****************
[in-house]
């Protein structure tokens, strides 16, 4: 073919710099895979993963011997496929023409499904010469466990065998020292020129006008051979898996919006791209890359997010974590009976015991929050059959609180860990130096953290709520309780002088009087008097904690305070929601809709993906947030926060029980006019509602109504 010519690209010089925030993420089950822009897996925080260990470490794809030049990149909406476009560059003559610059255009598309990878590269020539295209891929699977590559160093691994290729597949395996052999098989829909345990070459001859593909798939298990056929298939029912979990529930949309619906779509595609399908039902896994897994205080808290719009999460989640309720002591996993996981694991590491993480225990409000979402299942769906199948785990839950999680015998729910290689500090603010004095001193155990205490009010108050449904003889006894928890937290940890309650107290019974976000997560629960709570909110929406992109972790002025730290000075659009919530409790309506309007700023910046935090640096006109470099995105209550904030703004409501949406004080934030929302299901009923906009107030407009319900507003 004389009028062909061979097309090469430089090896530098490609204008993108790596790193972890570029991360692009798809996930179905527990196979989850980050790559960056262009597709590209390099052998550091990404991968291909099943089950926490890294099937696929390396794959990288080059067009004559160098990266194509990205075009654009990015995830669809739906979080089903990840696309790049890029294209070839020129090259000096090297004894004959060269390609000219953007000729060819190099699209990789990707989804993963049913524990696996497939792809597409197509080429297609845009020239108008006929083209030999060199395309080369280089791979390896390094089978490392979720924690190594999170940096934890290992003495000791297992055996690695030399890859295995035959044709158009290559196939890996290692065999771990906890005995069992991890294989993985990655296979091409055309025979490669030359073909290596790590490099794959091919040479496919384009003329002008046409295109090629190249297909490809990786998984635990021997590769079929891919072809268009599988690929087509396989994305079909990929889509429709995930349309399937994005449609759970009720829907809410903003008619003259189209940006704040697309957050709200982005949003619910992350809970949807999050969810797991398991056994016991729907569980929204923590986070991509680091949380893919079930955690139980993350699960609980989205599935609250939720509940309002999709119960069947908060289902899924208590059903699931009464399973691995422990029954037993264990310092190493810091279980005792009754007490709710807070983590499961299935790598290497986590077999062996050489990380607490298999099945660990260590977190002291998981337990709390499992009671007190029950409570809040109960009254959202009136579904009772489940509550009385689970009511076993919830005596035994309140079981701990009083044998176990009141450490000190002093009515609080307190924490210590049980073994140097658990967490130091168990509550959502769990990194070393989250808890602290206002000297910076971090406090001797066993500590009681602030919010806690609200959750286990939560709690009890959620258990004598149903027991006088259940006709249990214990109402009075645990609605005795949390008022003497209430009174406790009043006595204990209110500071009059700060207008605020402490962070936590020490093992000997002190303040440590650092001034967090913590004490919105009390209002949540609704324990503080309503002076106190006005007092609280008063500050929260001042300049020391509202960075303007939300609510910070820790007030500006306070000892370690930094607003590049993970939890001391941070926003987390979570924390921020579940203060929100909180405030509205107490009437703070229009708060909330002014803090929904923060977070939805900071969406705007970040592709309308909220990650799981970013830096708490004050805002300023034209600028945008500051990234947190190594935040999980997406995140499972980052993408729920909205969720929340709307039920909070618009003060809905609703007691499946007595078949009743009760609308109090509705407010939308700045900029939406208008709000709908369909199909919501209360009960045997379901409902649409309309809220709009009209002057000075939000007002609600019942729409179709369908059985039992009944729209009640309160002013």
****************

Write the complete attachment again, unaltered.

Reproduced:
[in-house]
């Protein structure tokens, strides 16, 4: 073919710099895979993963011997496929023409499904010469466990065998020292020129006008051979898996919006791209890359997010974590009976015991929050059959609180860990130096953290709520309780002088009087008097904690305070929601809709993906947030926060029980006019509602109504 010519690209010089925030993420089950822009897996925080260990470490794809030049990149909406476009560059003559610059255009598309990878590269020539295209891929699977590559160093691994290729597949395996052999098989829909345990070459001859593909798939298990056929298939029912979990529930949309619906779509595609399908039902896994897994205080808290719009999460989640309720002591996993996981694991590491993480225990409000979402299942769906199948785990839950999680015998729910290689500090603010004095001193155990205490009010108050449904003889006894928890937290940890309650107290019974976000997560629960709570909110929406992109972790002025730290000075659009919530409790309506309007700023910046935090640096006109470099995105209550904030703004409501949406004080934030929302299901009923906009107030407009319900507003 004389009028062909061979097309090469430089090896530098490609204008993108790596790193972890570029991360692009798809996930179905527990196979989850980050790559960056262009597709590209390099052998550091990404991968291909099943089950926490890294099937696929390396794959990288080059067009004559160098990266194509990205075009654009990015995830669809739906979080089903990840696309790049890029294209070839020129090259000096090297004894004959060269390609000219953007000729060819190099699209990789990707989804993963049913524990696996497939792809597409197509080429297609845009020239108008006929083209030999060199395309080369280089791979390896390094089978490392979720924690190594999170940096934890290992003495000791297992055996690695030399890859295995035959044709158009290559196939890996290692065999771990906890005995069992991890294989993985990655296979091409055309025979490669030359073909290596790590490099794959091919040479496919384009003329002008046409295109090629190249297909490809990786998984635990021997590769079929891919072809268009599988690929087509396989994305079909990929889509429709995930349309399937994005449609759970009720829907809410903003008619003259189209940006704040697309957050709200982005949003619910992350809970949807999050969810797991398991056994016991729907569980929204923590986070991509680091949380893919079930955690139980993350699960609980989205599935609250939720509940309002999709119960069947908060289902899924208590059903699931009464399973691995422990029954037993264990310092190493810091279980005792009754007490709710807070983590499961299935790598290497986590077999062996050489990380607490298999099945660990260590977190002291998981337990709390499992009671007190029950409570809040109960009254959202009136579904009772489940509550009385689970009511076993919830005596035994309140079981701990009083044998176990009141450490000190002093009515609080307190924490210590049980073994140097658990967490130091168990509550959502769990990194070393989250808890602290206002000297910076971090406090001797066993500590009681602030919010806690609200959750286990939560709690009890959620258990004598149903027991006088259940006709249990214990109402009075645990609605005795949390008022003497209430009174406790009043006595204990209110500071009059700060207008605020402490962070936590020490093992000997002190303040440590650092001034967090913590004490919105009390209002949540609704324990503080309503002076106190006005007092609280008063500050929260001042300049020391509202960075303007939300609510910070820790007030500006306070000892370690930094607003590049993970939890001391941070926003987390979570924390921020579940203060929100909180405030509205107490009437703070229009708060909330002014803090929904923060977070939805900071969406705007970040592709309308909220990650799981970013830096708490004050805002300023034209600028945008500051990234947190190594935040999980997406995140499972980052993408729920909205969720929340709307039920909070618009003060809905609703007691499946007595078949009743009760609308109090509705407010939308700045900029939406208008709000709908369909199909919501209360009960045997379901409902649409309309809220709009009209002057000075939000007002609600019942729409179709369908059985039992009944729209009640309160002013």